Movie Review: “Moonlight”

Trevante Rhodes, Ashton Sanders, Alex Hibbert, Naomie Harris, Mahershala Ali, André Holland, Janelle Monáe
Barry Jenkins

A24 is without a doubt one of the most creatively exciting players in Hollywood today. They’ve made it their mission to champion less marketable films such as “Swiss Army Man,” “The Lobster” and “American Honey,” just to name a few from this year alone, opening up a whole new avenue for projects that don’t conform to the traditional studio system. It’s hard to imagine a movie like “Moonlight” developing into the festival sensation (and potential Oscar contender) that it’s become without the studio’s support, even if it might be slightly overrated. Adapted from Tarell Alvin McCraney’s play, “In Moonlight Black Boys Look Blue,” writer/director Barry Jenkins’ sophomore effort is a powerful but flawed rumination on identity that chronicles the life of a young, gay black man across three different time periods as he struggles to find his place in the world.

The film opens in the late ‘90s as a soft-spoken boy named Chiron (Alex Hibbert) is chased by a group of bigger kids through his poor, crime-ridden neighborhood in Miami. Chiron comes from a broken home with no father figure and an abusive, crack addict mother (Naomie Harris), so when local drug dealer Juan (Mahershala Ali) takes a sudden interest in the runaway, Chiron immediately looks up to him as a mentor, despite Juan’s involvement in his mother’s drug habit. Several years later, Chiron (now played by Ashton Sanders) has grown into a lanky, introverted high school student who’s become the target of bullying as he tries to come to terms with his sexuality. Chiron finds some solace in his casual friendship with Kevin (Jharrel Jerome), but after a sexual encounter between them leads to a startling act of violence, Chiron’s life is changed forever. In the movie’s final chapter, a completely transformed Chiron – now a muscular, drug-dealing adult (Trevante Rhodes) who hides behind a thuggish facade – must confront his past when he’s reunited with an older, wiser Kevin (played by André Holland) at a Miami diner.

If there’s any question as to the film’s theatrical origins, “Moonlight” is so focused on character and its rigid, three-act structure that it often feels like you’re watching a play. While that’s certainly not a bad thing, Jenkins’ attempts to make the movie more cinematic exposes its biggest issue: it never amounts to more than a collection of lyrical, almost dreamlike moments rather than a fully developed story. “Moonlight” is a lot like Richard Linklater’s “Boyhood” in that respect, clumsily jumping to the next chapter just as you’re getting comfortable in the current one. Granted, some of these moments – a frank discussion about homosexuality between Chiron and Juan, the tender sex scene on the beach, and most of the third act – are brilliantly executed, but the first hour is problematic, partially because Chiron isn’t a very engaging or identifiable protagonist.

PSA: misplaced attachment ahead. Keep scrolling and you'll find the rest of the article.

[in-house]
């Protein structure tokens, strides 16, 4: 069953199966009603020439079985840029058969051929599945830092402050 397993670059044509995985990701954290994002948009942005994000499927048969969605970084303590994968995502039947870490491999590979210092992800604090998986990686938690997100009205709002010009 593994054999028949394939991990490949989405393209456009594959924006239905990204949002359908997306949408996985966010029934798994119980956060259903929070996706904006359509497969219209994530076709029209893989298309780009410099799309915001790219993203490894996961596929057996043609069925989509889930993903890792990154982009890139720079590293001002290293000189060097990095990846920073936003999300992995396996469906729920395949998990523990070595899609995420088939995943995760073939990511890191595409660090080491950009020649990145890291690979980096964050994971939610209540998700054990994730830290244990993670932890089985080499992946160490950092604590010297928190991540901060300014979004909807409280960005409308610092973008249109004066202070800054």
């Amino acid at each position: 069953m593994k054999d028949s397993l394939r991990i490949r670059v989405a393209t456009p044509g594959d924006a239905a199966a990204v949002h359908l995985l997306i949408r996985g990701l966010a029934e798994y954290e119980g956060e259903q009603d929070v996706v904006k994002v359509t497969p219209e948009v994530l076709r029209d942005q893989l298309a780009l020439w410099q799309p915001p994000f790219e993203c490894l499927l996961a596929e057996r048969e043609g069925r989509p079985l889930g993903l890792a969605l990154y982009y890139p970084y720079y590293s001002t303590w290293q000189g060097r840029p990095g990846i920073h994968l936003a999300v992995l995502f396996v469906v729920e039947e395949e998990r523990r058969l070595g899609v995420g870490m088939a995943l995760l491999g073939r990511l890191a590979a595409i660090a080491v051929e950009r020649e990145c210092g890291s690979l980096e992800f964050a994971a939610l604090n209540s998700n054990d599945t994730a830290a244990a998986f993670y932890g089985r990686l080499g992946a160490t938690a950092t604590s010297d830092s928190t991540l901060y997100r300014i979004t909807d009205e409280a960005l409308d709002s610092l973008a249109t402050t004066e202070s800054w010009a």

Though Jenkins has done a good job of casting three actors who embody Chiron in distinct but similar ways, both Hibbert and Sanders come off a little stiff in their roles. It’s not until the audience is introduced to Rhodes’ adult version (which helps to inform the earlier performances) that Chiron feels more like a complete character. Naomie Harris is also disappointing as Chiron’s drug-addicted mother, who’s perhaps the only real cliché in a film that seems to pride itself on avoiding them. Fortunately, each chapter contains a great supporting performance to lean on, the best of which is Mahershala Ali’s charming drug dealer. The “House of Cards” star is such a force of nature in the opening act, single-handedly rescuing the movie from becoming too self-serious or grim, that his sudden and needlessly vague disappearance leaves a giant void that cannot be filled.

For as narratively ambitious and innovative as “Moonlight” may be, Jenkins is his own worst enemy at times, marring an otherwise excellent screenplay with some aggressively bad camerawork and sloppy editing that makes it difficult to become fully immersed in the story. Though Jenkins should be commended for tackling a subject matter that doesn’t get the attention it deserves, it’s not quite as great as its buzz would suggest. Nevertheless, “Moonlight” is still an important and affecting piece of LGBT cinema that comes at a time when the world (and especially this nation) needs more stories like it.


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